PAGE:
Academic Accommodation for Religious, Indigenous and Spiritual Observances

Students requiring academic accommodation based on religion and spiritual observances should follow the procedures set out in the Course Calendar or by their respective Faculty. In most cases, the student should contact his or her professor or academic advisor as soon as possible to arrange accommodations for classes, assignments, tests and examinations that might be affected by a religious holiday or spiritual observance.

Topics and Readings:

Date Topic Reading Due
September 9 Introduction and Review Chapter 1 Problem set 1 assigned
September 14 Parts of Speech Chapter 2  
September 16 Constituency Chapter 3 Problem set 1 due
September 21 Stuctural Relations Chapter 4  
September 23 X-bar theory
Guest lecturer
Chapter 6 Problem set 2 assigned
September 28 NO CLASS None  
September 30 Binding Theory
Guest lecturer
Chapter 5 Problem set 2 due,
Problem set 3 assigned
October 5 Binding Theory cont. Chapter 5 cont.  
October 7 Extending X-bar theory Chapter 7 Problem set 3 due
October 12-14 MIDTERM RECESS (NO CLASS)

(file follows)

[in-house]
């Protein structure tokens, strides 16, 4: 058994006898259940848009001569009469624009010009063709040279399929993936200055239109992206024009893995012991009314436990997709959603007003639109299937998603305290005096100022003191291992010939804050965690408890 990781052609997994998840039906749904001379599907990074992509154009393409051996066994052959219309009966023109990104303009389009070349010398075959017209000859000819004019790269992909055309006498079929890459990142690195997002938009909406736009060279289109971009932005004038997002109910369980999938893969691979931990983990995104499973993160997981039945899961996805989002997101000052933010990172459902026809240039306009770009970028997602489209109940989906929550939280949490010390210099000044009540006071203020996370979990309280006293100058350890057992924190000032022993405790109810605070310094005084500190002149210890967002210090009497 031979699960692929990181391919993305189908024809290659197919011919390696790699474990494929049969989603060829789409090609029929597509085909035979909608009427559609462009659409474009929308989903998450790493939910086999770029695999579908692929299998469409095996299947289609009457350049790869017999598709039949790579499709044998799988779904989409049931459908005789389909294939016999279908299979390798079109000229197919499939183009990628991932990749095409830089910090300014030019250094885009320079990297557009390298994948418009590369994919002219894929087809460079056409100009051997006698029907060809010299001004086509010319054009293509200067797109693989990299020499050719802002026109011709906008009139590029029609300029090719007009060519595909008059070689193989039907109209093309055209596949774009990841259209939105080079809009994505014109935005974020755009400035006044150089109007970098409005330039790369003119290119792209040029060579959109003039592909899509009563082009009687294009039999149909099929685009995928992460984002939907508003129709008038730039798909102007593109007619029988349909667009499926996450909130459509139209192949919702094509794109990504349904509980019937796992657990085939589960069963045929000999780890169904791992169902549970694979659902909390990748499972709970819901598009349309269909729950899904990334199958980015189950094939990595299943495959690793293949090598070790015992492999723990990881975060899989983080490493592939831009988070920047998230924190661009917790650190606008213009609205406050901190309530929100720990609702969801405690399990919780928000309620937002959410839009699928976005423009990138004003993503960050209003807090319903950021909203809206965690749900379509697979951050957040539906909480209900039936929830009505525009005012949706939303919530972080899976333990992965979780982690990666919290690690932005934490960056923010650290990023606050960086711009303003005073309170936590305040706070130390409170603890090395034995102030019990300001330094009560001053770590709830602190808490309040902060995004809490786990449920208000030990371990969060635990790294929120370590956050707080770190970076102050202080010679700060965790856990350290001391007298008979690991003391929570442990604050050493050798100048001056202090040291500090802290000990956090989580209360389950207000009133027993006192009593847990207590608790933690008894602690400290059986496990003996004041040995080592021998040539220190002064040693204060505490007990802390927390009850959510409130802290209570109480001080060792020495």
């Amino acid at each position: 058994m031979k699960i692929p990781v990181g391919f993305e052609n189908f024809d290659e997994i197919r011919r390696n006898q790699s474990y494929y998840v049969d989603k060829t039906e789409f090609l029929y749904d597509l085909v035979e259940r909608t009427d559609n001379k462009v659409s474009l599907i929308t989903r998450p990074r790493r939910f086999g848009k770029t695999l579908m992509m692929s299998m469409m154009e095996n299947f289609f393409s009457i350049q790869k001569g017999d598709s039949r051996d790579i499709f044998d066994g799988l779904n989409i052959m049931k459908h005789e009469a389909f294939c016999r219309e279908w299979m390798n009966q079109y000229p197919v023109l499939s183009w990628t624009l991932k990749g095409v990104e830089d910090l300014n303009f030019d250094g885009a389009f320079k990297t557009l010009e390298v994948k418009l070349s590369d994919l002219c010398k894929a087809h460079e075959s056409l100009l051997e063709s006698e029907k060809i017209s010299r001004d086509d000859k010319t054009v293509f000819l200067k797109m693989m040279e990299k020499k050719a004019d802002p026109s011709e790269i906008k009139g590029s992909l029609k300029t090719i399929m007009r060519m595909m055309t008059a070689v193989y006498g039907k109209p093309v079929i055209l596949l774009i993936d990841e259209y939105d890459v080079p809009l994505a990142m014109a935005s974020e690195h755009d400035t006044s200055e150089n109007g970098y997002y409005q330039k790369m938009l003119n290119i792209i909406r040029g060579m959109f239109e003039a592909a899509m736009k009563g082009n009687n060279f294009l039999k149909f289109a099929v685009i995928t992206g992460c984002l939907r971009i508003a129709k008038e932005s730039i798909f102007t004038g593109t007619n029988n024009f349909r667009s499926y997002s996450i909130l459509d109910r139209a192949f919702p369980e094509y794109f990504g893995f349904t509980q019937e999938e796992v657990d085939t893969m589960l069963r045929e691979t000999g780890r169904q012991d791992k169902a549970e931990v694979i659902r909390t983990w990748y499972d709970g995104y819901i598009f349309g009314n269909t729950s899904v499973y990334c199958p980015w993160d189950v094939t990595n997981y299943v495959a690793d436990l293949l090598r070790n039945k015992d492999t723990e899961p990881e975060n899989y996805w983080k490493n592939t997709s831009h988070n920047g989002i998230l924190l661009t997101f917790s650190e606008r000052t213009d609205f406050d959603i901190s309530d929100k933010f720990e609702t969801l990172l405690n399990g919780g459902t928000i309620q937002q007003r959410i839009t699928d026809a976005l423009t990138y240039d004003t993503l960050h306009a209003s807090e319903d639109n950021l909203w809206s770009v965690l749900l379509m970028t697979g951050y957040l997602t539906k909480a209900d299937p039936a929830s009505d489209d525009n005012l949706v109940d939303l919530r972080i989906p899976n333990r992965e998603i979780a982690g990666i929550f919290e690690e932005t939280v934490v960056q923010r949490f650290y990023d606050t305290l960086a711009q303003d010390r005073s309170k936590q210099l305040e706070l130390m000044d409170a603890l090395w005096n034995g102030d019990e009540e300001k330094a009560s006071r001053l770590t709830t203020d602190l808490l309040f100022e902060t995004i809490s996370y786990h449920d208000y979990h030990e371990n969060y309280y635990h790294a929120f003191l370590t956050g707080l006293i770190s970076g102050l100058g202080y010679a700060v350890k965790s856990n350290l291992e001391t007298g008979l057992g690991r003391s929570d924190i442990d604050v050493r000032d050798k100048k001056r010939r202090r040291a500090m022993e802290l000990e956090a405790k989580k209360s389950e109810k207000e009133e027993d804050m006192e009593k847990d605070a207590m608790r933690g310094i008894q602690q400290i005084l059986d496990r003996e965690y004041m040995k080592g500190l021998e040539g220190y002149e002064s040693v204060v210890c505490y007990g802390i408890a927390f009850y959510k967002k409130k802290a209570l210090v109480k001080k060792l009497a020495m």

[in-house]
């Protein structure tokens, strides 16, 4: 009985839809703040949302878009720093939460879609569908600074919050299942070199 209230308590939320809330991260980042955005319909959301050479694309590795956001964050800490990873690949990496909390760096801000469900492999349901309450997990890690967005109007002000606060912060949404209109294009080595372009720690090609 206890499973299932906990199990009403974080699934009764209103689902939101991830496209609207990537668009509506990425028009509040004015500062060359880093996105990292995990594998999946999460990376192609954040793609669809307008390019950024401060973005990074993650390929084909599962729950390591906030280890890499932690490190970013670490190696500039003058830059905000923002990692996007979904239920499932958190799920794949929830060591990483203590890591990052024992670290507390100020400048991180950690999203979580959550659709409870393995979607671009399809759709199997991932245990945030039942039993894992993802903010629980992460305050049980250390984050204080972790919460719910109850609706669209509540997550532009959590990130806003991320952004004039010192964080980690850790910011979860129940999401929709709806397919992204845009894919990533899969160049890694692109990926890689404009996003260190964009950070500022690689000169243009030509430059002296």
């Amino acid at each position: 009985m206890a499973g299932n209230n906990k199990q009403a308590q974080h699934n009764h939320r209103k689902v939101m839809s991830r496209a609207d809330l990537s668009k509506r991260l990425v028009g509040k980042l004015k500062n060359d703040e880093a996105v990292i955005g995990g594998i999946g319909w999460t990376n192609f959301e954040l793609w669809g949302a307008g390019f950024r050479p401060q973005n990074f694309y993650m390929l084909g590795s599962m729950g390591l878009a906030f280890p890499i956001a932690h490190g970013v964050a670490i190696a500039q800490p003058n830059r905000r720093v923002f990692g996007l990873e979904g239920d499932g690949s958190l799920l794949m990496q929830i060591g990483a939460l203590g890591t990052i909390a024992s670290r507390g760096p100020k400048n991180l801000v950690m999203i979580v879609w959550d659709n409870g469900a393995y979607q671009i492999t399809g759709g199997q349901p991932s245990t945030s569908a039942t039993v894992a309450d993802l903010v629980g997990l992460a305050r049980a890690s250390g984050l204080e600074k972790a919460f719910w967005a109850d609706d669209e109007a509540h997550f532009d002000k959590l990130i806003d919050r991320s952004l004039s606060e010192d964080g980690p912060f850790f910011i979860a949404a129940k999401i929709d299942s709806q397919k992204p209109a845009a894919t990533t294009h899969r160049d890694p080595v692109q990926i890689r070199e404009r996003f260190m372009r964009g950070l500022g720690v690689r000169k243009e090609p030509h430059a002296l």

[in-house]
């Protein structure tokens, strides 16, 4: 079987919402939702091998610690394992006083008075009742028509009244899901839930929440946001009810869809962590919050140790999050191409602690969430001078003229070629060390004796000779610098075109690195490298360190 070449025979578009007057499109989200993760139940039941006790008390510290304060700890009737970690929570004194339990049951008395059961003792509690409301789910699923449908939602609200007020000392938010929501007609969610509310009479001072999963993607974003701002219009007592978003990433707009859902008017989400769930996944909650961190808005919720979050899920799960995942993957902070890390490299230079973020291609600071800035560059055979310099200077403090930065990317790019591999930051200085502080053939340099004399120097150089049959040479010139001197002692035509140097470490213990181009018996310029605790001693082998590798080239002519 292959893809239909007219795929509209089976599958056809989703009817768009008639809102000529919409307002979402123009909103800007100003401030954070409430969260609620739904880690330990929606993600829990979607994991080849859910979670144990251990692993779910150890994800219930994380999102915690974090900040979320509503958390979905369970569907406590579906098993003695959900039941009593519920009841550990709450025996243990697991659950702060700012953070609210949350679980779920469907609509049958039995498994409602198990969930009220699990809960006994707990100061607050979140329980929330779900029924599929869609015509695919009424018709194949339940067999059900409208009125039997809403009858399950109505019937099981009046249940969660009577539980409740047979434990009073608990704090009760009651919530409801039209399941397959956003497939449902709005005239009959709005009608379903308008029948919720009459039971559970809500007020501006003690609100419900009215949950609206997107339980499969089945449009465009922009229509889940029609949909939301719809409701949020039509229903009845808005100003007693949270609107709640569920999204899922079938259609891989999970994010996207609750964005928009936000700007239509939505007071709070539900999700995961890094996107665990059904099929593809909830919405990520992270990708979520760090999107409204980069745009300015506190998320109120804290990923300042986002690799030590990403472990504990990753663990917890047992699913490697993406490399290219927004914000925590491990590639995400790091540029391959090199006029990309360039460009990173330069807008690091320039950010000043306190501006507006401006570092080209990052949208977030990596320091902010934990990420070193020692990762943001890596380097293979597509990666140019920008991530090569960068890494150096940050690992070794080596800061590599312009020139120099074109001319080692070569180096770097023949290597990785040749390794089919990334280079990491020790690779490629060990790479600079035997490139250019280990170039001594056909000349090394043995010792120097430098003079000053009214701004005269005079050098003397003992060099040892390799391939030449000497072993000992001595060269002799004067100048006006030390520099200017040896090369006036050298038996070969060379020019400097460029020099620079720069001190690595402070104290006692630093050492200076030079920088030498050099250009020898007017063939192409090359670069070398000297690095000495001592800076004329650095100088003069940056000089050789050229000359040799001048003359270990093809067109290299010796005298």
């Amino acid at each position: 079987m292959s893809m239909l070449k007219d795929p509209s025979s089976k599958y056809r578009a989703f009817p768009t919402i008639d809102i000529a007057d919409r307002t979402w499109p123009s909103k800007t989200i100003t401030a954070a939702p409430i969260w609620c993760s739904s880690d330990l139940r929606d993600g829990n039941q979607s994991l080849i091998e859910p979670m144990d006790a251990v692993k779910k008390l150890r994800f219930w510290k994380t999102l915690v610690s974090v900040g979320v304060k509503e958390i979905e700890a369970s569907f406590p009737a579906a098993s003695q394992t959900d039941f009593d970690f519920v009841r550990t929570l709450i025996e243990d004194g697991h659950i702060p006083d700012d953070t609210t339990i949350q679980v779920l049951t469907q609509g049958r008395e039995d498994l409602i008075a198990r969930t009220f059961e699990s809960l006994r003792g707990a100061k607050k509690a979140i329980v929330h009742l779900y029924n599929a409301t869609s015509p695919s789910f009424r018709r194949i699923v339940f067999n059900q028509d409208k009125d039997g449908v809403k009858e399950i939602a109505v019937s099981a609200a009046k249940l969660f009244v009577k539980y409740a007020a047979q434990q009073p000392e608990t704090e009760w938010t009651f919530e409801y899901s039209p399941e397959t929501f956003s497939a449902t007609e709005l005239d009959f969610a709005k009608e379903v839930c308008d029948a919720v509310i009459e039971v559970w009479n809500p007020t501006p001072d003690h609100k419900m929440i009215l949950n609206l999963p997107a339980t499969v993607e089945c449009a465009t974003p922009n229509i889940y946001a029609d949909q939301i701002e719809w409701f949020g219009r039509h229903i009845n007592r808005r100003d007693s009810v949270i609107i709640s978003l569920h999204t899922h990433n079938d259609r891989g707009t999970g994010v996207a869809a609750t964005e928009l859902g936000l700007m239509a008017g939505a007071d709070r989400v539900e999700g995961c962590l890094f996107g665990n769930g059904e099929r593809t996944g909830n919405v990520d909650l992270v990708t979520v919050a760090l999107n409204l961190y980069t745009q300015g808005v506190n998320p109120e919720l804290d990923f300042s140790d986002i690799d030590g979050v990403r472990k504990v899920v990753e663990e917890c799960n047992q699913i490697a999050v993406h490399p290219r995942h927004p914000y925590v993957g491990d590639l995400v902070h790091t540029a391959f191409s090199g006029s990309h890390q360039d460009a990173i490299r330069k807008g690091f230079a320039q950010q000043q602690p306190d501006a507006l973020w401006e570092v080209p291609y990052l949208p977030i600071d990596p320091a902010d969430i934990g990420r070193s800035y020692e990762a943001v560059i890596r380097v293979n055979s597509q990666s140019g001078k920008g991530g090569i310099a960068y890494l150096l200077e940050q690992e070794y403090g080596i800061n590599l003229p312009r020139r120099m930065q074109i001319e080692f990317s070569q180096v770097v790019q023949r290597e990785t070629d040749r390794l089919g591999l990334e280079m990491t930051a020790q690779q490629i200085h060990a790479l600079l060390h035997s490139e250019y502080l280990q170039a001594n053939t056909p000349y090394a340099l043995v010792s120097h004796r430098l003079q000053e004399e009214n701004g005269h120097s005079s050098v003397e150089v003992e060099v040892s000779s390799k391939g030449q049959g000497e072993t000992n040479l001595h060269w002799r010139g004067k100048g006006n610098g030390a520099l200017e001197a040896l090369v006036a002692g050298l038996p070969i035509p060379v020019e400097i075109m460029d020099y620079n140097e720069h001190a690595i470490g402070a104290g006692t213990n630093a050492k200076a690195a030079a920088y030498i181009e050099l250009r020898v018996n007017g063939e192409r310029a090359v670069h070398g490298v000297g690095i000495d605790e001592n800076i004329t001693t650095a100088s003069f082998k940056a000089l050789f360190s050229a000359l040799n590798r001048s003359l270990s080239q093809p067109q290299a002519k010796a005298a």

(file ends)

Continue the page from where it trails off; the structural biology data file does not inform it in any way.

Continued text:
October 19 Test 1 None Test to be completed within class hours (45 minutes)
October 21 Theta Theory Chapter 8 Problem set 4 assigned
October 26 Theta Theory cont. Chapter 8 cont.  
October 28 Auxiliaries and Functional Categories Chapter 9 Problem set 4 due
November 2 Auxiliaries and Functional Categories cont. Chapter 9 cont. Problem set 5 assigned
November 4 Head movement Chapter 10  
November 9 Head movement cont. Chapter 10 cont. Problem set 5 due
November 11 DP movement Chapter 11  
November 16 DP movement cont. Chapter 11 cont.  
November 18 Test 2 None Test to be completed within the first 45 minutes of class, followed by a short lecture
November 23 Wh-movement Chapter 12 Problem set 6 assigned
November 25 Wh-movement cont. Chapter 12 cont.  
November 30 Advanced topic Class vote: topics in Chapters 13-16 Problem set 6 due
December 2   Class vote: topics in Chapters 13-16  
December 7 Wrap-up and review None  


Other Course Information:

In this course, we will be using Avenue to Learn. Students should be aware that when they access their electronic components of this course, private information such as first and last names, user names for the McMaster email accounts and program affiliation may become apparent to all other students in the same course. The available information is dependent on the technology used. Continuation in this course will be deemed consent to this disclosure. If you have any questions or concerns about such disclosure please discuss this with the course instructor.